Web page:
Friday, February 4, 2011

Tahrir Square, Cairo ...


Egypt AP/Manoocher Deghati

Egypt protesters throng square after violence

Peter Macdiarmid/Getty Images
Anti-government protestors rise their hands in the victory sign in Cairo's Tahrir Square, Friday, Feb. 4, 2011. The Egyptian military guarded thousand AP – Anti-government protestors rise their hands in the victory sign in Cairo's Tahrir Square, Friday, Feb. …

CAIRO – Tens of thousands packed central Cairo Friday, waving flags and singing the national anthem, emboldened in their campaign to oust President Hosni Mubarak after they repelled pro-regime attackers in two days of bloody street fights. The U.S. was pressing Egypt for an immediate start to democratic transition, including a proposal for Mubarak to step down immediately.
Thousands including families with children flowed over bridges across the Nile into Tahrir Square, a sign that they were not intimidated after fending off everything thrown at them by pro-Mubarak attackers — storms of hurled concrete, metal rebar and firebombs, fighters on horses and camels and automatic gunfire barrages.
In the wake of the violence, more detailed scenarios were beginning to emerge for a transition to democratic rule after Mubarak's nearly 30-year authoritarian reign. The Obama administration said it was discussing several possibilities with Cairo — including one for Mubarak to leave office now and hand over power to a military-backed transition.
Protesters in the square held up signs reading "Now!", massing around 100,000 in the largest gathering since the quarter-million who rallied Tuesday. They labelled Friday's rally the "day of leaving," the day they hope Mubarak will go.
Thousands prostrated themselves in the noon prayers, then immediately after uttering the prayer's concluding "God's peace and blessings be upon you," they began chanting their message to Mubarak: "Leave! Leave! Leave!" A man sitting in a wheelchair was lifted — wheelchair and all — over the heads of the crowd and he pumped his arms in the air.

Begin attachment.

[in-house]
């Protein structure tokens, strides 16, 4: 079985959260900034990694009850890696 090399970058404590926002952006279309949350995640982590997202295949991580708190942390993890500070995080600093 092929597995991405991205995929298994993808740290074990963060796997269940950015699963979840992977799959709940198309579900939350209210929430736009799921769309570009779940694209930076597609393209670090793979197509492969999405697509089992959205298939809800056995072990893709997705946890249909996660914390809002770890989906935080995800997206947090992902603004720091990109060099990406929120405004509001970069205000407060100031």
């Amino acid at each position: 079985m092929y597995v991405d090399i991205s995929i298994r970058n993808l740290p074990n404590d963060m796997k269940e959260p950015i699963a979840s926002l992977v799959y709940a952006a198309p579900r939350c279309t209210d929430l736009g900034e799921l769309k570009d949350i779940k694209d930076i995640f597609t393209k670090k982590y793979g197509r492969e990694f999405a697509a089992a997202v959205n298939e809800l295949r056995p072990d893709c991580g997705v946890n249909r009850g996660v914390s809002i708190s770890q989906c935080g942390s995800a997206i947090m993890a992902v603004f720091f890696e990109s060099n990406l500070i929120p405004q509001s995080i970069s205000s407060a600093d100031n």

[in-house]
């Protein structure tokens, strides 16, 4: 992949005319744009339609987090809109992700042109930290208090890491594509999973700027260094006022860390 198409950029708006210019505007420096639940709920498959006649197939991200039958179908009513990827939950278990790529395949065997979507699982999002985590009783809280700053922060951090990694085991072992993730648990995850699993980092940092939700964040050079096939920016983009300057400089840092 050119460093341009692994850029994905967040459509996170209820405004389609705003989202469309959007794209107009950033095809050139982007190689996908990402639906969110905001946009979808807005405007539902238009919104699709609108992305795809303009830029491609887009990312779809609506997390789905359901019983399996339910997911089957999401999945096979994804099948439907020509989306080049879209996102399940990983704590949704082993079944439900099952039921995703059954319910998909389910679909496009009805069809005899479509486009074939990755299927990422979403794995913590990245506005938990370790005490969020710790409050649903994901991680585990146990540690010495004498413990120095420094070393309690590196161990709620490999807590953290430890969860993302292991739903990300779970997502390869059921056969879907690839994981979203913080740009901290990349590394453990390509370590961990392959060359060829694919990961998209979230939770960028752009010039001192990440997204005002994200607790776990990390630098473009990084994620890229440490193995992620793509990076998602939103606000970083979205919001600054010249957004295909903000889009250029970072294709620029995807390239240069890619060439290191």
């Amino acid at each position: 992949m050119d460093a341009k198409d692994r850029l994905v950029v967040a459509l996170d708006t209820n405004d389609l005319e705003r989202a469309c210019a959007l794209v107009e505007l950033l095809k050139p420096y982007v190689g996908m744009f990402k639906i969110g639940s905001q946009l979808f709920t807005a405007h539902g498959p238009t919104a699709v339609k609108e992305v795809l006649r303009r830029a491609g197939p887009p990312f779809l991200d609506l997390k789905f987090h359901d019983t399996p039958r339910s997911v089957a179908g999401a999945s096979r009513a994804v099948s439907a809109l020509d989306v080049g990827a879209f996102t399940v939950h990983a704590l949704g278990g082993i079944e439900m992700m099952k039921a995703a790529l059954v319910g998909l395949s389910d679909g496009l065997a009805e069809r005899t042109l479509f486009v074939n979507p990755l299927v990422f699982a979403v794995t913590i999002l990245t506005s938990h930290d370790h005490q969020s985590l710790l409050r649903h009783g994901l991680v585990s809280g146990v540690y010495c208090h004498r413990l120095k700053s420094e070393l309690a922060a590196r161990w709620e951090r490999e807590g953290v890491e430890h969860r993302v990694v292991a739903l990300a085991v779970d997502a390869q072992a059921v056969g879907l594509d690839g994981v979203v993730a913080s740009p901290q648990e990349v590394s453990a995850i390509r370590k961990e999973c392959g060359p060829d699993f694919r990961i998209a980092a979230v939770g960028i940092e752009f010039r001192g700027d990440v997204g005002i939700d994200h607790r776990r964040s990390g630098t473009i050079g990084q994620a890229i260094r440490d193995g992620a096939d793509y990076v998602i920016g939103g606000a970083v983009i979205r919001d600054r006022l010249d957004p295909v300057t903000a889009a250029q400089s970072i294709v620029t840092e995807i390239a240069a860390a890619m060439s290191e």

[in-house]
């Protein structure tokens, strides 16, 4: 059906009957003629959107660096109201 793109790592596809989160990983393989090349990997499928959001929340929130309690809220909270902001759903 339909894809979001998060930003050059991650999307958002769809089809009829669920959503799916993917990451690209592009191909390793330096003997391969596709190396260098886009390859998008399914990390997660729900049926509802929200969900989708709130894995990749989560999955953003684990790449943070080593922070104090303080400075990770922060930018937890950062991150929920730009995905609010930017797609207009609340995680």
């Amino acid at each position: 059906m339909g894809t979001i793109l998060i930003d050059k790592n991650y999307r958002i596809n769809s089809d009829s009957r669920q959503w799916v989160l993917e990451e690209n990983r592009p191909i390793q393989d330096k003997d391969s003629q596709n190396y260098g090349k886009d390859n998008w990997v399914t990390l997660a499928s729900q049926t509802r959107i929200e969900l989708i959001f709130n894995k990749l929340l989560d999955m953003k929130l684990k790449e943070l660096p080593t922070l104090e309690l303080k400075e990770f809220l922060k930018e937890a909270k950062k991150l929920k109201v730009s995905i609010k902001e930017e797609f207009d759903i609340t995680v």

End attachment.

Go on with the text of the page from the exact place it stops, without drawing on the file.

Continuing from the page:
Those joining in passed through a series of beefed-up checkpoints by the military and the protesters themselves guarding the square. In the afternoon, a group of Mubarak supporters gathered in a square several blocks away and tried to move on Tahrir, banging with sticks on metal fences to raise an intimidating clamor. But protesters throwing rocks pushed them back.
The Arabic news network Al-Jazeera said a "gang of thugs" stormed its offices in continuation of attacks on journalists by regime supporters that erupted Thursday. It said the attackers burned the office and damaged equipement. The editor of the Muslim Brotherhood's website, Abdel-Galil el-Sharnoubi, told the AP that policemen stormed its office Friday morning and arrested 10 to 15 of its journalists. Also clashes with sticks and fists between pro- and anti-government demonstrators erupted in two towns in southern Egypt.
Various proposals for a post-Mubarak transition floated by the Americans, the regime and the protesters share some common ground, but with one elephant-sized difference: The protesters say nothing can be done before Mubarak leaves.
The 82-year-old president insists he will serve out the remaining seven months of his term to ensure a stable process. "You don't understand the Egyptian culture and what would happen if I step down now," Mubarak said he told President Barack Obama. He warned in an interview with ABC News that chaos would ensue.
But the Obama administration was in talks with top Egyptian officials about the possibility of Mubarak immediately resigning and handing over a military-backed transitional government headed by Vice President Omar Suleiman.
Such a government would prepare the country for free and fair elections later this year, according to U.S. officials speaking on condition of anonymity to discuss the continuing sensitive talks. The officials stressed that the United States isn't seeking to impose a solution on Egypt but said the administration had made a judgment that Mubarak has to go soon if there is to be a peaceful resolution.
Suleiman has offered negotiations with all political forces, including the protest leaders and regime's top foe the Muslim Brotherhood, over constitutional changes needed to ensure a free vote ahead of September presidential elections to replace Mubarak, who has promised not to run again.
Among them: provisions to ensure independent supervision of elections, a loosening of now suffocating restrictions on who can run for president and a term limit for the president.
Nobel Peace laureate Mohamed ElBaradei, one of the leaders of the protest movement, lay out his scenario on Friday: a transitional government headed by a presidential council of two or three figures, including a military representative.
ElBaradei said he respects Suleiman as someone to negotiate with over the transition, but did not address whether he should have any presidential role.
The protesters in Tahrir have not seemed to have a unanimous view on Suleiman, a military man who was intelligence chief and Mubarak's top aide until being elevated to vice president last week. Some are willing to see him head any transitional government, others view him as too much of a regime figure and demand he go too.